About 1.4 million years ago, The Pingualuit Crater was created by a meteorite impact that had the force of 8500 Hiroshima-sized atomic bombs. The crater is 3.44 km (2.14 miles) in diameter, which rises 160 meters (520 feet) above the surrounding tundra and is 400 meters (1,300 feet) deep. A 270 meter (890 feet) deep lake formed at the bottom of the crater which contains some of the purest water in the world.
There are no inlets or apparent outlets of the lake, so the water accumulates from rain and snow and is only lost through evaporation. In 1943, the crater was discovered by a US Air Force plane on a meteorological flight. In the local Inuit language, Pingualuit means “where the land rises”.
3. Amguid Crater
Located in a remote area in southwestern Algeria, the Amguid Crater is a relatively young crater. The crater has formed as the result of a meteor impact about 100,000 years ago. The 30 meters (100 feet) deep meteorite impact crater is perfectly circular and it is 450 meter (1476 feet) in diameter.
There are blocks of sandstones that enclose the top of the rim. These sandstones are several meters in diameter. Filled with compacted eolian silts, the center of the crater is flat.
2. Wolfe Creek Crater
300,000 years ago a meteorite with a mass of about 50,000 tons crashed into the earth and left a crater of about 875 meters (2870 feet) in diameter. This crater is named The Wolfe Creek Crater and it is located in Australia. The crater that was left by the meteorite was probably about 120 meters deep.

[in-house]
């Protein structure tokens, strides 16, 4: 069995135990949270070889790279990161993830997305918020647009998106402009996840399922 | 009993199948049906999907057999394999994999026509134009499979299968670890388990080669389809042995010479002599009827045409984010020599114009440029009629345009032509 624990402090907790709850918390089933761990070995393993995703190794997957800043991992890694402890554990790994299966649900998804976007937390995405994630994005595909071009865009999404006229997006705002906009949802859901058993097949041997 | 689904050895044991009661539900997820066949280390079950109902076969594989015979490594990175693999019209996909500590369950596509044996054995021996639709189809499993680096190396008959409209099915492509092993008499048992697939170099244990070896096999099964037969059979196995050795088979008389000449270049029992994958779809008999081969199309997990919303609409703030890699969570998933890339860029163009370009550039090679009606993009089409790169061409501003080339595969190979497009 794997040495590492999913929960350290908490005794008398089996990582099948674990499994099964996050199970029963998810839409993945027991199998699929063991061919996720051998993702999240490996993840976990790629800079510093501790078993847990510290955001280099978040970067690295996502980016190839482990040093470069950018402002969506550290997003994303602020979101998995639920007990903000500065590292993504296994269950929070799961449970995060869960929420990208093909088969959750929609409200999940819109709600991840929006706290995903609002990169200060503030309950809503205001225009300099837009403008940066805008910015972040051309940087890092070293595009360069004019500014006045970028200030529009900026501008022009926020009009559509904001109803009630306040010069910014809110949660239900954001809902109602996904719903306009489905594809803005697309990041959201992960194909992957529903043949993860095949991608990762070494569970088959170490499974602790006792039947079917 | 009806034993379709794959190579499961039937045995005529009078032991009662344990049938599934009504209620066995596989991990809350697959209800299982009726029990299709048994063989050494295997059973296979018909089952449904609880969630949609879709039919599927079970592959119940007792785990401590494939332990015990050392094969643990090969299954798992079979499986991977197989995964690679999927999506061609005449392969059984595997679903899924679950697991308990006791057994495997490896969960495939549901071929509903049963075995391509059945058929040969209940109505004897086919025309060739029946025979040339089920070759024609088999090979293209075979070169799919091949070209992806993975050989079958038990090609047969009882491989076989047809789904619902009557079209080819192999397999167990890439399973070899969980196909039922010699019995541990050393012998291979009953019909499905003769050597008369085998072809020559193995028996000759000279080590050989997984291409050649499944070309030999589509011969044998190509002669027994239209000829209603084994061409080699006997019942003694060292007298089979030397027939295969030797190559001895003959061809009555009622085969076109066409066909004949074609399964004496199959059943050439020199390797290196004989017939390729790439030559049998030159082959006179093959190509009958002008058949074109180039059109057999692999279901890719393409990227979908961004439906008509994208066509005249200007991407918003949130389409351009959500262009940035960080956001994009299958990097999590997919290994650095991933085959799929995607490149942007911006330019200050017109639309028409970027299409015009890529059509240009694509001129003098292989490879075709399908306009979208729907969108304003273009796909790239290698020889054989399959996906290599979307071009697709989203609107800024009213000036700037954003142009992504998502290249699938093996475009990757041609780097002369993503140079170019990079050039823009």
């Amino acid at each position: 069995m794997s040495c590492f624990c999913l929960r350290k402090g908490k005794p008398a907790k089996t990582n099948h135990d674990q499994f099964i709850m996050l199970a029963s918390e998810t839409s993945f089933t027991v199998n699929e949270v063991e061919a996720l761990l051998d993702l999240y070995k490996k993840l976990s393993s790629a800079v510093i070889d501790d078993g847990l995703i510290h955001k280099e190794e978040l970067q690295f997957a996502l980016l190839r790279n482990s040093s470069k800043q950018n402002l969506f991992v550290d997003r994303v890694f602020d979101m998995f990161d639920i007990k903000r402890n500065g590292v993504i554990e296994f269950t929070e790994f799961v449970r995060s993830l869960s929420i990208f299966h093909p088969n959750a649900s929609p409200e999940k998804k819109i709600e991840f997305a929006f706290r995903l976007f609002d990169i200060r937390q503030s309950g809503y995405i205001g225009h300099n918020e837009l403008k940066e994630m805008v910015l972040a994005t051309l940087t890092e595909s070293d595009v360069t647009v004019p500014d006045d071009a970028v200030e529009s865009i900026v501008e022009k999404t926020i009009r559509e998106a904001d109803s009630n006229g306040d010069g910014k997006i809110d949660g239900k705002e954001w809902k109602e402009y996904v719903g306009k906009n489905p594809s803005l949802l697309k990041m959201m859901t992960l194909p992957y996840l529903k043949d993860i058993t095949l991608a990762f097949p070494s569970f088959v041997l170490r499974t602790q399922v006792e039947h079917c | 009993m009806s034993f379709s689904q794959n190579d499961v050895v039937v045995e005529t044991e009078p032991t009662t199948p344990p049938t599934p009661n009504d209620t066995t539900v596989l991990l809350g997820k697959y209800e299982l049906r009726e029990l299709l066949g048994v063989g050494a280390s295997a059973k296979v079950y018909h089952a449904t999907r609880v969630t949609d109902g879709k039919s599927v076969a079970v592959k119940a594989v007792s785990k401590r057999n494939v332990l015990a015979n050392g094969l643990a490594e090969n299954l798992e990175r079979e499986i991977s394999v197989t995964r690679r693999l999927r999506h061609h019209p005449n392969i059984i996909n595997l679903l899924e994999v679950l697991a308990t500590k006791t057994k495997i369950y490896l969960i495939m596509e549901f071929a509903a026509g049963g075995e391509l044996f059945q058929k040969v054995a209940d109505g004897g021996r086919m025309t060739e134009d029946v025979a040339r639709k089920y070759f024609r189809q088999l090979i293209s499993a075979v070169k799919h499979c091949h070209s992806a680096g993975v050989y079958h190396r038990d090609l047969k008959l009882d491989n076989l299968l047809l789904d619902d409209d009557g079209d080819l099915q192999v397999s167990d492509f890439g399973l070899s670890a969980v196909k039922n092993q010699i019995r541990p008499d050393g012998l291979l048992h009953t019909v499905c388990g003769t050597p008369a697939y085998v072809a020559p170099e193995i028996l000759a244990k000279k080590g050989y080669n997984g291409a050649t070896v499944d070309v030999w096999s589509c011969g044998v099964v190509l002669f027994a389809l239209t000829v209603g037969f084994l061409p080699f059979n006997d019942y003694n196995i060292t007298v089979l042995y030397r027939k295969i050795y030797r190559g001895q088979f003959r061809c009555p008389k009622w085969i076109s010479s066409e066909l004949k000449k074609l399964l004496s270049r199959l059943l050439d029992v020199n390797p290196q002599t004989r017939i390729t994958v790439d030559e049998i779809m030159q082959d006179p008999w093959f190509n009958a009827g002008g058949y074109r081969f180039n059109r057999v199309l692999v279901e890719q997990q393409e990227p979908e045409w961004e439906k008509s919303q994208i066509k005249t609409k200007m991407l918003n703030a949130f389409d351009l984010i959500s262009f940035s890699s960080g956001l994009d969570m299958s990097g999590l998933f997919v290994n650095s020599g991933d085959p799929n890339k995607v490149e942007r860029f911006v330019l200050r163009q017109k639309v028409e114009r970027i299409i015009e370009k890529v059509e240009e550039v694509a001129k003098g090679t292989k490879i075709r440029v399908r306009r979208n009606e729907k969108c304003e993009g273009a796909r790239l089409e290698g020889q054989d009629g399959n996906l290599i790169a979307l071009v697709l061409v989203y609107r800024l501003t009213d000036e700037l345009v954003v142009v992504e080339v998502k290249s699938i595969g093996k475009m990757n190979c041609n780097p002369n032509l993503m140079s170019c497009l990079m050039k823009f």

The wind gradually filled it with sand over the next 300,000 years and today the crater floor is 60 meters (200 feet) below the rim, which rises 25 meters above the surrounding flat desert land. Iron meteorites in small number have been found in the vicinity of the crater. In 1947, the crater was discovered during an aerial survey, even though the Aboriginal people have known about the crater for thousands of years.
1. Barringer Crater
Barringer Crater is also simply known as Meteor Crater or Arizona Crater. This crater is the best known and best-preserved impact crater on Earth. Daniel Barringer was the first person to suggest that the crater was produced by a meteorite impact. As a tribute to him, the crater was named the Barringer Crater and it is still privately owned by his family.
The crater lies near Flagstaff, Arizona. The crater is about 1,200 meters (4,000 feet) in diameter and 170 meters (570 feet) deep, with a rim 45 meter higher on average than the surrounding plain.
About 40,000 years ago, The Barringer Crater was formed due to the impact of an iron meteorite, some 50 meters (54 yards) across and weighing several hundred thousand tons. The meteor struck at a speed of 12.8 kilometers per second (28,600 mph).